WASHINGTON — The closed doors of the Trump impeachment investigation are swinging wide open.
When the gavel strikes at the start of the House hearing Wednesday morning, America and the rest of the world will have the chance to see and hear for themselves for the first time about President Donald Trump’s actions toward Ukraine and consider whether they are, in fact, impeachable offenses.
It’s a remarkable moment, even for a White House full of them.
All on TV, committee leaders will set the stage, then comes the main feature: Two seasoned diplomats, William Taylor, the graying former infantry officer now chargé d’affaires in Ukraine, and George Kent, the deputy assistant secretary in Washington, telling the striking, if sometimes complicated story of a president allegedly using foreign policy for personal and political gain ahead of the 2020 election.
So far, the narrative is splitting Americans, mostly along the same lines as Trump’s unusual presidency. The Constitution sets a dramatic, but vague, bar for impeachment, and there’s no consensus yet that Trump’s actions at the heart of the inquiry meet the threshold of “high crimes and misdemeanors.”
Whether Wednesday’s proceedings begin to end a presidency or help secure Trump’s position, it’s certain that his chaotic term has finally arrived at a place he cannot control and a force, the constitutional system of checks and balances, that he cannot ignore.
The country has been here just three times before, and never against the backdrop of social media and real-time commentary, including from the president himself.
“These hearings will address subjects of profound consequence for the Nation and the functioning of our government under the Constitution,” said Democratic Rep. Adam Schiff of California, the chairman of the Intelligence Committee leading the inquiry, in a memo to lawmakers.
Schiff called it a “solemn undertaking,” and counseled colleagues to “approach these proceedings with the seriousness of purpose and love of country that they demand.”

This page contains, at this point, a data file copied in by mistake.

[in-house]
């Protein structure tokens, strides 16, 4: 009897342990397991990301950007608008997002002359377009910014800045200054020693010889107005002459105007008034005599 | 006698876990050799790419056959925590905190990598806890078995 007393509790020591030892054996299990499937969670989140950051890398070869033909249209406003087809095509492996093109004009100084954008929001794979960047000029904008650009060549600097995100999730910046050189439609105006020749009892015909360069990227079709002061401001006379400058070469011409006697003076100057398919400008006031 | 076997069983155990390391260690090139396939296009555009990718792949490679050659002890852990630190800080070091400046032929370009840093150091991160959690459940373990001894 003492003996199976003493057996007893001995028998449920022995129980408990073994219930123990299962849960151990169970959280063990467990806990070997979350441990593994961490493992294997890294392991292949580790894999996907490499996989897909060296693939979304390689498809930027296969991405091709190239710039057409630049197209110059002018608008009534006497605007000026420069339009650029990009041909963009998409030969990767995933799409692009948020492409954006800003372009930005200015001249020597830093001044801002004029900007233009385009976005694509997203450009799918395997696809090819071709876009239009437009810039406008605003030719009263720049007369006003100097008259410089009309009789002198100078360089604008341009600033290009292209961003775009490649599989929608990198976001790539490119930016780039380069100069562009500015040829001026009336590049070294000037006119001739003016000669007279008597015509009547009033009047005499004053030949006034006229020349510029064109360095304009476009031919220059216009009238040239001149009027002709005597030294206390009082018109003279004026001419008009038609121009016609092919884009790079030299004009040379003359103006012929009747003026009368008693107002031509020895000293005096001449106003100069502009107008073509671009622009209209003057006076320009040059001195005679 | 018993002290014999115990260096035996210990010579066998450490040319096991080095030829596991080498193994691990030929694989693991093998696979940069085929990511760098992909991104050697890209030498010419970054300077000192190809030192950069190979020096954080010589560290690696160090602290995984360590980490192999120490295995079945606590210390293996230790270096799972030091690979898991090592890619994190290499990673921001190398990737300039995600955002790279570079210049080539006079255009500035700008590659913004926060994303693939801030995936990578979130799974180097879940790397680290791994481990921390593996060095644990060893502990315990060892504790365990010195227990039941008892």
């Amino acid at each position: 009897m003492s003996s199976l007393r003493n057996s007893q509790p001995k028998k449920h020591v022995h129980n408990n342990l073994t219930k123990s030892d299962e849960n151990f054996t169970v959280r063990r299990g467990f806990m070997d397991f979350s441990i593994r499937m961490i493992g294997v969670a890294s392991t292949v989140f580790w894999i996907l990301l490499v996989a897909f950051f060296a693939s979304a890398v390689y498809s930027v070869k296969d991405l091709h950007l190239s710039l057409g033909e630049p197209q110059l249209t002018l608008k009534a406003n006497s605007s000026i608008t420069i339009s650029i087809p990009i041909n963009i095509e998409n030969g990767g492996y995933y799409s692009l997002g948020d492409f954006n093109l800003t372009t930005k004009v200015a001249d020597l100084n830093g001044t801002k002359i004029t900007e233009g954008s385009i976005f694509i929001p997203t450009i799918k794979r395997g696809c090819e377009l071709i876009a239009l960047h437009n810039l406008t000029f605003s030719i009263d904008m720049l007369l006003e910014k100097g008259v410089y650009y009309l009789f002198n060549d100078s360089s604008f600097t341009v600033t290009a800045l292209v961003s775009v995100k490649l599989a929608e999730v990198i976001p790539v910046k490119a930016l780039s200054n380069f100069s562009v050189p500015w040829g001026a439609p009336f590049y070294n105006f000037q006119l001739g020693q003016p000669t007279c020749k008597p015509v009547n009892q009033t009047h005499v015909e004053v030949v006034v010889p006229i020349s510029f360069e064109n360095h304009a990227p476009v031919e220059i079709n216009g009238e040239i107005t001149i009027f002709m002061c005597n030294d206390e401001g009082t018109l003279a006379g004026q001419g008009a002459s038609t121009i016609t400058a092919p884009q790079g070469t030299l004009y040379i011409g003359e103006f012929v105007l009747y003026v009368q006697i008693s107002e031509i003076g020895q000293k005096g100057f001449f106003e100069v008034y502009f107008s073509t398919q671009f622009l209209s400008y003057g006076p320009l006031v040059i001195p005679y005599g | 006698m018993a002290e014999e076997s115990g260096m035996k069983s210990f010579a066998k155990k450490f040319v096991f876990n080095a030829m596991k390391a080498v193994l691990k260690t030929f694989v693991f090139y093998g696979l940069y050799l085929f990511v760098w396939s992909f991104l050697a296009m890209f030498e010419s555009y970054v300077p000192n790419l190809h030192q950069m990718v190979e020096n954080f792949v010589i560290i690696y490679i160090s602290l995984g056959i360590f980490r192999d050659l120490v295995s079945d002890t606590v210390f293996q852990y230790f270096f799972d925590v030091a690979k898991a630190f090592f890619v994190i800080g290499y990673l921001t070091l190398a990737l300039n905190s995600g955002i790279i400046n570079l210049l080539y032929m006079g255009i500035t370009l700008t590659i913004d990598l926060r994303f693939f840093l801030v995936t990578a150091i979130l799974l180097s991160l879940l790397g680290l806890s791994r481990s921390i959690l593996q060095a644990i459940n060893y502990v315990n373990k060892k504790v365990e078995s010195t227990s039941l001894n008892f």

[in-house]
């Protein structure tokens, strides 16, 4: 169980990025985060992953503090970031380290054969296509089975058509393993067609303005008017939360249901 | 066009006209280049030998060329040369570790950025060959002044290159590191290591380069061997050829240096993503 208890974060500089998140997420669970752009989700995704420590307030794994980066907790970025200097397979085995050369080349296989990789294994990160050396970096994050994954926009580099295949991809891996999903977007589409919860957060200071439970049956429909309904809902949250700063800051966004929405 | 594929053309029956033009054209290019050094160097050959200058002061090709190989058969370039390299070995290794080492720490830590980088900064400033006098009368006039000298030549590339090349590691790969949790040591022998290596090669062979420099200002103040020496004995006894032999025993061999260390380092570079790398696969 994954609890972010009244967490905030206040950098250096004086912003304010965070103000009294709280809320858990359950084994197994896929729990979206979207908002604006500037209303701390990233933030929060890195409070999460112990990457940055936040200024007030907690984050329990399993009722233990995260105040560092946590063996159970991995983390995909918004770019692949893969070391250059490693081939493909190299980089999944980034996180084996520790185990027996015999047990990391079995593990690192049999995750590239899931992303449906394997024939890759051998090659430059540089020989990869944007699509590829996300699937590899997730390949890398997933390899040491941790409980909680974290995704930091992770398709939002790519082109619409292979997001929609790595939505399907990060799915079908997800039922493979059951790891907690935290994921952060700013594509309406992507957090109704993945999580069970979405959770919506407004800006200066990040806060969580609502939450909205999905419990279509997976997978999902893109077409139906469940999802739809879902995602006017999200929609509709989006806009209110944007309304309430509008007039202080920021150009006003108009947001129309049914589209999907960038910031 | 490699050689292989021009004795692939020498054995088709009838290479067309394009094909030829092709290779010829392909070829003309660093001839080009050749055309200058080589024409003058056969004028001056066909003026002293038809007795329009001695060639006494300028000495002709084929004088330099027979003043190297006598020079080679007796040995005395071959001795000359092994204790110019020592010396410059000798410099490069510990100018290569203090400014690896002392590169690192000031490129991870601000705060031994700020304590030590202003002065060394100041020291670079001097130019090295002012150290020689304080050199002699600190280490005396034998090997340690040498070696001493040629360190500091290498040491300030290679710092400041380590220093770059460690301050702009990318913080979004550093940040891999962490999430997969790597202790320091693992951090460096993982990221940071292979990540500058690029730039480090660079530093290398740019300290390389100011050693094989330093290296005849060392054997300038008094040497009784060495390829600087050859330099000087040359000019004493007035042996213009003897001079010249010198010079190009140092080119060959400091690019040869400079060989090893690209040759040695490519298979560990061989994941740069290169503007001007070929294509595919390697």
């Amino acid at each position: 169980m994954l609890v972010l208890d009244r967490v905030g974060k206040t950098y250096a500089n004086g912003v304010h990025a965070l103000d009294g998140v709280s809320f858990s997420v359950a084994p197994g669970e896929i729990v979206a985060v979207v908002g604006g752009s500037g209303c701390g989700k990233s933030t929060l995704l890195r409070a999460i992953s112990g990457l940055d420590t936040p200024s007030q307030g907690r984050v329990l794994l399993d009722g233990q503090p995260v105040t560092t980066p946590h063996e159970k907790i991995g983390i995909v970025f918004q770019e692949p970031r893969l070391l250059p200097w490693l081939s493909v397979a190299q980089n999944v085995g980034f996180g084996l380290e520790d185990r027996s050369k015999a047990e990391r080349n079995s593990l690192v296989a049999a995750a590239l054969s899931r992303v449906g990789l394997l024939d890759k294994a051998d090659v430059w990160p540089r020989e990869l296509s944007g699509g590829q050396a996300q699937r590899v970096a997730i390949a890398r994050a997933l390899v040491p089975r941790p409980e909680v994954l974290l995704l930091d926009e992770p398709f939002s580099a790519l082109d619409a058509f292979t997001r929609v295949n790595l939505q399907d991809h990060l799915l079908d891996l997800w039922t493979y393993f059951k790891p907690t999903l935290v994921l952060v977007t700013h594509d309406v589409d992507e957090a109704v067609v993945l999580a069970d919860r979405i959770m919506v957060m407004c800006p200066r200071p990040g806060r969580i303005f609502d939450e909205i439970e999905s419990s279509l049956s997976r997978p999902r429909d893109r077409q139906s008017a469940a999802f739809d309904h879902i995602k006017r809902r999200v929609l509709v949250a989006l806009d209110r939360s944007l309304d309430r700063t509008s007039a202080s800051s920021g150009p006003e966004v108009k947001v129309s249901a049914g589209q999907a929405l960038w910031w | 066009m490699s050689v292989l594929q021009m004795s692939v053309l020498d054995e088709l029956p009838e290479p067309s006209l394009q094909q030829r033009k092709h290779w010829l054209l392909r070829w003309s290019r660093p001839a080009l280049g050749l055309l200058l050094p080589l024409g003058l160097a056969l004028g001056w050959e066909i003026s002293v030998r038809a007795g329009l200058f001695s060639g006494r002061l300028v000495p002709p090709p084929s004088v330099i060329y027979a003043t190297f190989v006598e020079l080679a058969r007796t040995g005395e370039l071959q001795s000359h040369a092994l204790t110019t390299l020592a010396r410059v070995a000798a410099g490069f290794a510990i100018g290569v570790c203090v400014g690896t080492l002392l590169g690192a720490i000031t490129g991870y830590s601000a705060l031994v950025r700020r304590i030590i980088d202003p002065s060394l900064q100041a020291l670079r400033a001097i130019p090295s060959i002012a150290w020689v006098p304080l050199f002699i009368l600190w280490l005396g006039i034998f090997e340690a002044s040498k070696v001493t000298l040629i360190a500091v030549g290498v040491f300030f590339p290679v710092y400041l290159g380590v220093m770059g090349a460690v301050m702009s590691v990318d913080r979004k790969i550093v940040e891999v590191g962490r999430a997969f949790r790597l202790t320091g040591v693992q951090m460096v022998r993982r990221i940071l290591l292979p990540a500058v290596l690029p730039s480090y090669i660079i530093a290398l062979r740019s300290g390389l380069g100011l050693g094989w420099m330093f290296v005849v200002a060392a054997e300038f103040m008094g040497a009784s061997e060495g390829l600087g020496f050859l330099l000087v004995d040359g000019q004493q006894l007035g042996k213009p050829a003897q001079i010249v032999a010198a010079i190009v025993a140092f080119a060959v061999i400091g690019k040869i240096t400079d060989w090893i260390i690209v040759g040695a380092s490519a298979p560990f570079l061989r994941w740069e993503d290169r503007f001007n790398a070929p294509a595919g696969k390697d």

“Total impeachment scam,” tweeted the president, as he does virtually every day.
Impeachments are rare, historians say, because they amount to nothing short of the nullification of an election. Starting down this road poses risks for both Democrats and Republicans as proceedings push into the 2020 campaign.
Unlike the Watergate hearings and Richard Nixon, there is not yet a “cancer on the presidency” moment galvanizing public opinion. Nor is there the national shrug, as happened when Bill Clinton’s impeachment ultimately didn’t result in his removal from office. It’s perhaps most like the partisanship-infused impeachment of Andrew Johnson after the Civil War.
Trump calls the whole thing a “witch hunt,” arguing that the Democrats have been trying to get rid of this president since he first took office, starting with former special counsel Robert Mueller’s investigation into Russian interference to help Trump in the 2016 election.
Democratic House Speaker Nancy Pelosi was initially reluctant to launch a formal impeachment inquiry. As Democrats took control of the House in January, Pelosi said impeachment would be “too divisive” for the country and it was simply “not worth it.”
After Mueller’s appearance on Capitol Hill in July for the end of the Russia probe, the door to impeachment proceedings seemed closed.
But the next day Trump got on the phone.
For the past month, witness after witness has testified under oath about his July 25 phone call with Ukraine’s newly elected president, Volodymyr Zelenskiy, and the alarms it set off in U.S. diplomatic and national security circles.
In a secure room in the Capitol basement, current and former officials have been telling lawmakers what they know. They’ve said an earlier Trump call in April congratulating Zelenskiy on his election victory seemed fine. The former U.S. reality TV host and the young Ukrainian comedian hit it off.
But in the July call, things turned.
An anonymous whistleblower first alerted officials to the phone call. “I have received information from multiple U.S. Government officials that the President of the United States is using the power of his office to solicit interference from a foreign country in the 2020 election,” the person wrote in August to the House and Senate intelligence committees. Democrats fought for the letter to be released to them as required.
“I am deeply concerned,” the whistleblower wrote.
Trump insisted the call was “perfect” and the White House released a transcript of the call. Pelosi, given the nod from her most centrist freshman lawmakers, opened the inquiry.
“The president has his opportunity to prove his innocence,” she told Noticias Telemundo on Tuesday.
Defying White House orders not to appear, witnesses have testified that Trump’s acting chief of staff, Mick Mulvaney, was withholding U.S. military aid to the budding democracy until the new Ukraine government conducted investigations Trump wanted into Democrats in the 2016 election and his potential 2020 rival, Joe Biden, and his son, Hunter.